In 2013, the Department of Defense (DoD) used 0.75 quadrillion British thermal units (Btu) of energy. That accounted for 78% of all energy use by the federal government. To put that number in perspective, the average US home in 2009 consumed 90 million BTUs. So the DoD’s energy use was equivalent to more than 8.3 million households. And while that may seem enormous, the Dod’s energy use has actually dropped by 55% since 1975, the earliest available data from the U.S. Department of Energy’s Federal Energy Management Program (FEMP). This is due to massive improvements in available technology but also to a sustained effort from the DoD to consciously reduce energy usage.
The 2014 Quadrennial Defense Review explicitly references the reality of climate change, “average global temperatures are increasing and severe weather patterns are accelerating.” It goes on to enumerate the many ways that our changing climate will negatively affect our national defense needs. The DoD’s own reporting and scholarship on this topic, combined with active support from the White House, has made it the leader among federal agencies for reducing energy use and bringing on renewable solutions.
This effort includes massive clean energy purchases. For example, in September 2015, the Washington Post reported that a Navy base in Kings Bay, Ga is installing 136,000 solar panels—covering 280 football fields. “The Pentagon said it is seeking to generate its own power in part to enhance energy security at a time when traditional electric grids are under the threat of cyberattacks. But because of their sheer size, the projects are unavoidably affecting energy markets elsewhere in the country, driving down costs for renewables and dampening the demand for new power plants that burn natural gas or coal.”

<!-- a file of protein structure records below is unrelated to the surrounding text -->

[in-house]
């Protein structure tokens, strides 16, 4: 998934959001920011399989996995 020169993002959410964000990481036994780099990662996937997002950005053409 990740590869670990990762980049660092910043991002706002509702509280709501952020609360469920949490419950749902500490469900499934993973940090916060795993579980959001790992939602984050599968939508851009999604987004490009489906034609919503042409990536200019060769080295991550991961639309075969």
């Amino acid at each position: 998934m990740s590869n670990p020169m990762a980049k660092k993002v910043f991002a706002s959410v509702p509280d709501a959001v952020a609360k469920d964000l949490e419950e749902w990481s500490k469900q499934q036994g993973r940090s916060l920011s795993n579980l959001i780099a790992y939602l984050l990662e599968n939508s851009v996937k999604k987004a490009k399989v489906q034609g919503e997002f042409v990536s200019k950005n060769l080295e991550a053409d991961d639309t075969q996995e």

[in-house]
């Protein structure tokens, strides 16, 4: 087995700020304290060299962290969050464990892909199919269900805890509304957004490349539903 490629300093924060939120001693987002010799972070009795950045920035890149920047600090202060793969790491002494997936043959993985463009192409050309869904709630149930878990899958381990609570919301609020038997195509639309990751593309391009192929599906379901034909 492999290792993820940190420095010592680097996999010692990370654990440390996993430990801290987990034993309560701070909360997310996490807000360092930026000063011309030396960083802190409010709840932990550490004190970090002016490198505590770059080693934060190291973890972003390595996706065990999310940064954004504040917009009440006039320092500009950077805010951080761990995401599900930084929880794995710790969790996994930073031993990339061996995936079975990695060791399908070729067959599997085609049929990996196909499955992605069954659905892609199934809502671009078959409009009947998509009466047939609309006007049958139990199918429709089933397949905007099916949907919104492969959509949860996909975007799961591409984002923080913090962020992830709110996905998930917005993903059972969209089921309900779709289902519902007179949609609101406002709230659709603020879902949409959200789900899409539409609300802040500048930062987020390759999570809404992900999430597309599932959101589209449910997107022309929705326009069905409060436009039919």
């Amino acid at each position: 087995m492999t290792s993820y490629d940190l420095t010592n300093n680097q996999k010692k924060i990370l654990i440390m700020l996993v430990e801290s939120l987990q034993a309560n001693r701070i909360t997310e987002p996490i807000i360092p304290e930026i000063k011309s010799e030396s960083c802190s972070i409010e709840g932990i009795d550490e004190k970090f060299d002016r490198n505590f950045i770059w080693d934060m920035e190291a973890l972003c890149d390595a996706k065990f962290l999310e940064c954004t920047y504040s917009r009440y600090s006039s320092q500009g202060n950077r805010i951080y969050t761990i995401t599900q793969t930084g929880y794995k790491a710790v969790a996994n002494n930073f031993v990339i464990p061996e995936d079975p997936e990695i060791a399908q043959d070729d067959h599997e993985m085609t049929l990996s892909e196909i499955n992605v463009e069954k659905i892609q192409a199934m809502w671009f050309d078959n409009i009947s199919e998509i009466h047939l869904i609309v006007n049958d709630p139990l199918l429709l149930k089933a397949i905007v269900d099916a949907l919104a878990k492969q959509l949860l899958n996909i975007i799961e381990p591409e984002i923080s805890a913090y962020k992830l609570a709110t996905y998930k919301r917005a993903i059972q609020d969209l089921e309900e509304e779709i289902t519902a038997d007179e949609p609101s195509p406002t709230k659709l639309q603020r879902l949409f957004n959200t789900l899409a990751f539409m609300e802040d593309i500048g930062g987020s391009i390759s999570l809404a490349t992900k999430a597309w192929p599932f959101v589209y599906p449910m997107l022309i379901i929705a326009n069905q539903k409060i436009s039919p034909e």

The innovation required to shift such a massive energy user towards renewables means that DoD will have to engage more and more with cleantech startups.
Below are 4 of the most promising new clean energy technology companies that are working with the Department of Defense to grow their businesses.
FirstFuel Software is based in Lexington, Mass, where it has helped identify approximately $4 billion in potential energy savings through remote assessments and analytics of more than 100 buildings. Dr. James Galvin a Program Manager in Energy and Water at ESTCP, Department of Defense notes that “FirstFuel’s unique approach to data analysis enabled us to save significant time and money, while yielding the same – if not better – results than traditional onsite audits.”
CET portfolio company Go Electric, is a prime example of the value startups can bring to the military. Go Electric provides uninterruptible power from micro-grids and that got the attention of military bases in Hawaii. This is part of a broader DoD partnership with Energy Excelerator “to support innovative energy technologies that could give it [DoD] a strategic advantage while saving on energy costs”
Sweetwater Energy used initial “revenues from Department of Defense research sales to produce jet fuel for the U.S. military.” This gave them the financial flexibility as well as a positive stamp of approval to go on to open future commercial plants. This early success turned into a $16 million dollar Series A and in 2015 signed a lease in Minnesota on a new $53 million plant.
Another CET portfolio company, NuMat Technologies has also used military contracts to grow it’s business. In August 2015, NuMat announced “a new contract to support the production of next-generation filtration and catalysis materials” with the Department of Defense.
What is next?
Despite the success of the companies above, the military can often be a challenging space for startups to work. Slow sales cycles and a large bureaucracy makes the relationship difficult. But if the DoD can improve these relationships there is tremendous potential for the military to be an initial customer and research collaborators for innovative cleantech startups.
The Small Business Innovation Research (SBIR) program Phase III is a perfect example of how DoD can provide a lot of value to startups. Where Phases I and II of the SBIR program focus on technical validation and R&D, Phase III focuses on commercialization where government agencies step in and become customers.Annually, the DoD SBIR budget represents more than $1 billion in research funds. To learn more about the DoD and SBIR program, click here.
The DoD is helping lead government toward sustainability. To do so it will need to lean heavily on its partnerships with innovators in cleantech.
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